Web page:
The characterization of three commercial thermoelectric modules, designed for cooling/heating applications, is presented in order to employ the devices for power conversion, i.e as thermoelectric generators (TEG). The thermoelectric theory is briefly described at first, also taking into account the relationship between effective temperature difference across the TEG junctions and temperature difference applied externally, when insulating ceramic plates have a finite thermal conductance. Performances of thermoelectric modules are evaluated in terms of open-circuit output voltage and output power density for different temperature gradients and load conditions. Measurement techniques and experimental data are reported, showing the possibility of use thermoelectric devices for waste heat recover. A TEG was then used to supply an autonomous system that interfaces with a temperature sensor and periodically transmits the measurement information via a radiofrequency (RF) link. Experimental data show that the system works correctly and sends the RF signal when temperature difference applied across TEG is high enough. View full abstract»

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  • Investigation to the Use of Vibration Energy for Supply of Hearing Aids

    Page(s): 1 - 6
    Save to Project icon | Request Permissions | Click to expandQuick Abstract | PDF file iconPDF (1723 KB) |  | HTML iconHTML  

    Using ambient energy, the operation time of batteries in mobile applications can be increased and the acceptability by the user can be improved. In this paper we investigate the possibilities to design hearing aids as power aware system scavenging energy directly from its environment. The energy source we consider is vibration produced by movements primarily in the neighbourhood of the ear and other movements of the human body. Experimental measurements of vibration were evaluated by means of a theoretical model. The results show that an interesting improvement of battery operation time can be reached. View full abstract»

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  • On the Use of Decoupling Capacitors in Autonomous Sensors

    Page(s): 1 - 4
    Save to Project icon | Request Permissions | Click to expandQuick Abstract | PDF file iconPDF (1879 KB) |  | HTML iconHTML  

    Power consumption is a major design constraint in low power systems such as autonomous sensors. A strategy to reduce power consumption and extend autonomy is to use low power devices with shutdown control and enable them only at specific times. An alternative strategy is to turn off the supply voltage of those devices that are not being used at a given time. In this case, however, power supply decoupling capacitors might dispensed more energy than the devices they protect. In this work we analyze whether or not conducted interference justifies the use of decoupling capacitors in autonomous sensors. Based on a case study, we present simple models for conducted interference and power and energy consumption. The results show that interference in power supply lines because of microprocessor activity in autonomous sensors is often small enough as to make most decoupling capacitors dispensable for analogue and mixed-signal devices sharing the same power line. An energy consumption analysis leads to a criterion to select the best optimal power management strategy. In low latency systems, the best is to turn off the supply voltage when not in measuring mode. These results depend on the particular layout, and also on the PSRR of the particular devices used, but the models provided can help in deciding which devices need decoupling capacitors and selecting the best power management strategy. View full abstract»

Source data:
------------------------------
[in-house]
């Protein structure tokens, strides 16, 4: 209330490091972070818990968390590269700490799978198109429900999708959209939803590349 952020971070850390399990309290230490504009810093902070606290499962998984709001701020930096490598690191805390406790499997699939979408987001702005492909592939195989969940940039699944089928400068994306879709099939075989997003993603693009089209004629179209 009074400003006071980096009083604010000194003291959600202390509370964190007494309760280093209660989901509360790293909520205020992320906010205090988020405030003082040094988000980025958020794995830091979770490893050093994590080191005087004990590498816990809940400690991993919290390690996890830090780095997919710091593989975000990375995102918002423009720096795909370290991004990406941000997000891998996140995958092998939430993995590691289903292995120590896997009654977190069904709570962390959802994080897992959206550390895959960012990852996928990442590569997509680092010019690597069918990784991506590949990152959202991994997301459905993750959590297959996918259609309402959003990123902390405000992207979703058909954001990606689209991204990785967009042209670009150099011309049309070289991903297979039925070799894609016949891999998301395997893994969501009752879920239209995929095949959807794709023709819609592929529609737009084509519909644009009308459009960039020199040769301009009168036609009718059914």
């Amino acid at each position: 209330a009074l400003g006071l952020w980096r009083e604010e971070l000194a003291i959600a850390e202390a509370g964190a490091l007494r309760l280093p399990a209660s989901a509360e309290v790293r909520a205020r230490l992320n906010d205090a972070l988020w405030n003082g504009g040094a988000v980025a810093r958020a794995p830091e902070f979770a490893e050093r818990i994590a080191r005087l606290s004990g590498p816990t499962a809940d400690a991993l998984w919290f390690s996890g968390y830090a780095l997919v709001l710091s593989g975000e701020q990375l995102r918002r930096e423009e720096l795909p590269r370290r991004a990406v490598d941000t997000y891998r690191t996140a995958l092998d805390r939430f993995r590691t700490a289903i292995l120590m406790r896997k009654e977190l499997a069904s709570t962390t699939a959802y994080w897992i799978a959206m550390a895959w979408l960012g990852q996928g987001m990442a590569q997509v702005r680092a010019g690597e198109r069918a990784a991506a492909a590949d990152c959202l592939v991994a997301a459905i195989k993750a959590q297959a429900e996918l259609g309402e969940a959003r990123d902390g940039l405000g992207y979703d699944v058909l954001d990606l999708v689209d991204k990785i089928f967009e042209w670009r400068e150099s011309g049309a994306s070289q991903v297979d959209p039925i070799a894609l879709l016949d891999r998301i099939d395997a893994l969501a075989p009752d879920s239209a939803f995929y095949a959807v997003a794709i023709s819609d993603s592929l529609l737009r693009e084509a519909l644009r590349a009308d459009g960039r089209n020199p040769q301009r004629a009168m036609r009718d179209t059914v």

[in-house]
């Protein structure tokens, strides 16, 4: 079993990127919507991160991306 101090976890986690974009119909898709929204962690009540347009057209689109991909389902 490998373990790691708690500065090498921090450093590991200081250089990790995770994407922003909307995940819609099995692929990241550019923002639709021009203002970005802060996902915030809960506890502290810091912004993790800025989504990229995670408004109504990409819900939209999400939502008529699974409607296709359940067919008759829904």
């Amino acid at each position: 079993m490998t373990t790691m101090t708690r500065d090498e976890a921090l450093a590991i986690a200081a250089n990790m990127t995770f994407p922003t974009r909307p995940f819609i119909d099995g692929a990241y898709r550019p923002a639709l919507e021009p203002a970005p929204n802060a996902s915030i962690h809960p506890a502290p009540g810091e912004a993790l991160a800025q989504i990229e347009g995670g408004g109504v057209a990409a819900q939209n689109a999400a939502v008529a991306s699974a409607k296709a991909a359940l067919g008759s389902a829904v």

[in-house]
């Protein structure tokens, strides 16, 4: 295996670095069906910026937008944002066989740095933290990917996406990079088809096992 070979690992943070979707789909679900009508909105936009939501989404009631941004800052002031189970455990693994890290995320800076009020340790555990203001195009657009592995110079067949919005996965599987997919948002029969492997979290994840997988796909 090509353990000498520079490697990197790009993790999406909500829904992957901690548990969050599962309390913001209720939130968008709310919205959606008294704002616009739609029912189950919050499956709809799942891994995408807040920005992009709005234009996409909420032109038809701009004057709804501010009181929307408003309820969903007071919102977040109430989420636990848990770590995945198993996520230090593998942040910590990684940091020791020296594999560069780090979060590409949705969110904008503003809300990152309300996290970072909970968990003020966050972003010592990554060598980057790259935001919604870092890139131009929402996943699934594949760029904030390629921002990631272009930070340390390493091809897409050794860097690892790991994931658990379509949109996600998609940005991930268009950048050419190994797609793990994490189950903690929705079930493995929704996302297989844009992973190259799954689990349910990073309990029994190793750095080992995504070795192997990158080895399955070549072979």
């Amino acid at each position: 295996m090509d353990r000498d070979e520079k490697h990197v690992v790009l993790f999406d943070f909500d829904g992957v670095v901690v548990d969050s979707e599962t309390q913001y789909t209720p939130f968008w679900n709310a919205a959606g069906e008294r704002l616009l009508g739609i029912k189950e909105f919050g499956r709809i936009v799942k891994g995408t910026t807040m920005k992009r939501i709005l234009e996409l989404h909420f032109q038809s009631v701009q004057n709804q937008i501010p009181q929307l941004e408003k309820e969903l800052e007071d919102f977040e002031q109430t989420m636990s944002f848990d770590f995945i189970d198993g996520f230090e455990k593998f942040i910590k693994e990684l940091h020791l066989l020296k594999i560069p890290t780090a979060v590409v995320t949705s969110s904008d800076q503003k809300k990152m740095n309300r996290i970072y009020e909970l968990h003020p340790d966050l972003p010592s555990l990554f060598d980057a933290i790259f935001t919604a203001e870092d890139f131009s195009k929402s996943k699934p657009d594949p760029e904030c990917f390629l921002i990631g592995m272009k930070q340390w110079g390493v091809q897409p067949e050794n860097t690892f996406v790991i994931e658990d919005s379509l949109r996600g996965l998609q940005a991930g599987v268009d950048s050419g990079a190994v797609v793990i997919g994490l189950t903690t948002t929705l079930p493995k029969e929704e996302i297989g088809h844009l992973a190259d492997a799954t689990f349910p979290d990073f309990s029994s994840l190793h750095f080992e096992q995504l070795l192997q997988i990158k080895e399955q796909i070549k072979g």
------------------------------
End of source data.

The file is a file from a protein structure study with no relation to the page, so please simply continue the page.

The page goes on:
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  • Investigation on Coupling Strategies for Wireless Implant Communications

    Page(s): 1 - 4
    Save to Project icon | Request Permissions | Click to expandQuick Abstract | PDF file iconPDF (9000 KB) |  | HTML iconHTML  

    Monitoring of human vital functions is enabled by wireless technologies for distributed on-body mounted monitoring sensors. Galvanic coupling provides a novel data communication between sensors with coupling electrodes attached to the human skin. The next step is an implantable communication device. This study focuses on coupling strategies for intra-body communication between implantable miniaturized transceiver pills. View full abstract»